Recently an interviewer asked me why I referred to a higher education crisis or bubble. I had many answers, including “the book should be out this fall.” Other answers included stories of colleges and universities in trouble.
Today I’d like to share a few of those stories. They involve a merger, the intersection of beer and student loans, and consolidation.
Ideally we’ll identify a long-term strategic partner by the end of this semester. That will allow us to have a full year to work with our community and prospective partner on a transition plan. We would progress into the “new Hampshire College entity” in July 2020, following our 50th anniversary celebration.
“A new entity” means something more than adding “a new and generous funder.”
The official statement does several things. First, it trumpets the many virtues of Hampshire, which is obviously aimed at making it more attractive to a would-be partner. Second, it asserts the institution’s financial need, with well chosen phrases like: “as an under-endowed institution… establishing financial sustainability…”
Third, the president takes care to situate Hampshire’s unique situation in a broader, national context:
How do we build a long-term, stable financial platform given the challenges faced by so many small liberal arts colleges?
…some of the tough financial trends facing institutions similar in size to Hampshire have materialized with announcements of colleges closing their doors. There are bruising financial and demographic realities in play, and we’re not immune to them.
There is more from the FAQ linked from that statement:
How is today different from other times that Hampshire has had financial hardships? Small colleges face stiff headwinds today, and the pressures on campuses with limited endowments are enormous. There is intense competition from peers around financial aid awards, as well as demographic trends showing steep declines in the college-age population…
i.e., some of the trends we’ve been discussing on this blog for years.
How urgent is Hampshire’s need? On the one hand, some of the signals suggest a very immediate crisis. Let me draw out one passage from president Nelson’s official statement:
As we embark on this process we’re also carefully considering whether to enroll an incoming class this fall, and will work with the trustees to make that decision before the February 1 admissions notification date. [emphases added]
They are considering whether or not to enroll a new class this fall. Think about that.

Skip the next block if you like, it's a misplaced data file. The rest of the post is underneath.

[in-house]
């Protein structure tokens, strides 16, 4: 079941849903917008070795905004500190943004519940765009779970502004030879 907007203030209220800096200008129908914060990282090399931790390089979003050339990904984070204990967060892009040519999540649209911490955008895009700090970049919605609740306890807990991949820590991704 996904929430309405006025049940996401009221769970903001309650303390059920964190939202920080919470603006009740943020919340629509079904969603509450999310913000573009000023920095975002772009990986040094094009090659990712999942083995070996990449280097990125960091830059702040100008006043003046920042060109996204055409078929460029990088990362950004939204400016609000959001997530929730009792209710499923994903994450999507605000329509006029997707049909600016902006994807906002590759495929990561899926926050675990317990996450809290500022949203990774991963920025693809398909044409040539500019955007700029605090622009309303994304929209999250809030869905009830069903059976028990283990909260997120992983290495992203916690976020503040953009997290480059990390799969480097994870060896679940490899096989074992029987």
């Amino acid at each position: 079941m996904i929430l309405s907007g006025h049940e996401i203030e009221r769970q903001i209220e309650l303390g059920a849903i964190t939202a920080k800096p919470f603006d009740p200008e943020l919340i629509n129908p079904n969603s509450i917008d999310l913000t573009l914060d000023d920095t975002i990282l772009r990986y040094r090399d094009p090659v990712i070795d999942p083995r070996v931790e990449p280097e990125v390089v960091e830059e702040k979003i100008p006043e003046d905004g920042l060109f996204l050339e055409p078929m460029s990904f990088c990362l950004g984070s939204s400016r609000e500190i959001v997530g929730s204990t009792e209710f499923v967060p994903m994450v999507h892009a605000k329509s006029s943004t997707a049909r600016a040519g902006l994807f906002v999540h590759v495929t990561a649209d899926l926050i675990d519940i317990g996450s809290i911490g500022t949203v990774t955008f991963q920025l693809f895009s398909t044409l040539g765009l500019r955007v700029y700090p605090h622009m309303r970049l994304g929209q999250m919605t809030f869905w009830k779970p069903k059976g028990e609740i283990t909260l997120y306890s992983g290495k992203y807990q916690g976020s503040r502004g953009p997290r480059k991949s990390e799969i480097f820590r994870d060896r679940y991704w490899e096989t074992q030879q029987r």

At the same time, president Nelson states that their budget is balanced and their (tiny) endowment is performing well. Nelson also suggests this is not a hurried process:
By moving ahead so forthrightly now, we also have perhaps the most important resource of all—time. We have the time to undertake the awesome, exhilarating responsibility of evolving education at Hampshire.
(The word “time” appears three times in that paragraph.) So is this a medium- to long-term strategy, or is it one with immediate impact?
Who might be such a partner? Perhaps a major and wealthy university, of which there are more than a few in New England.
Left unspoken in the official statements is the role of Hampshire’s four nearby partners in the Five Colleges Consortium. The group are geographically close, reputationally excellent, and have many institutional connections. Several – Smith, Amherst – are wealthy, with endowments over $2 billion each. Yet one of those partners, Smith College, officially stated that they only learned about the merger call last week; Mt. Holyoke’s president just issued a similar text. I have no other information about how the other Four Colleges could assist their Fifth. Were there negotiations among the Five that didn’t get anywhere, so Hampshire is reaching out to the broader world? Or is Hampshire College treating its consortium as part of the larger conversation?
(An interesting coincidence: as I was writing this post, the Chronicle emailed me about their upcoming webinar on “Making a College Collaboration or Merger Work“)
ITEM: a beer company has launched a multi-million-dollar contest to help students with college loans. Natural Light gave students one million dollars last year. They are now starting a ten year project, offering another million for each year to come.
Naturally this is great PR, complete with a hashtag for Natty stories. It works because of a continued, generalized, cultural sense of dread about student loan debt.
ITEM: Michigan’s Baker College is closing several branch campuses and consolidating them into one site, apparently in Ferndale. The city of Allen Park is already trying to buy some land from their outgoing Baker instance.
Cost savings is the reason given:
“By consolidating Flint with Owosso, and the metro Detroit campuses into a proposed central location, we will be able to combine resources and student bodies resulting in a more focused, streamlined enterprise for the next century.”
Three different stories. Three different snapshots of the broader American higher education crisis.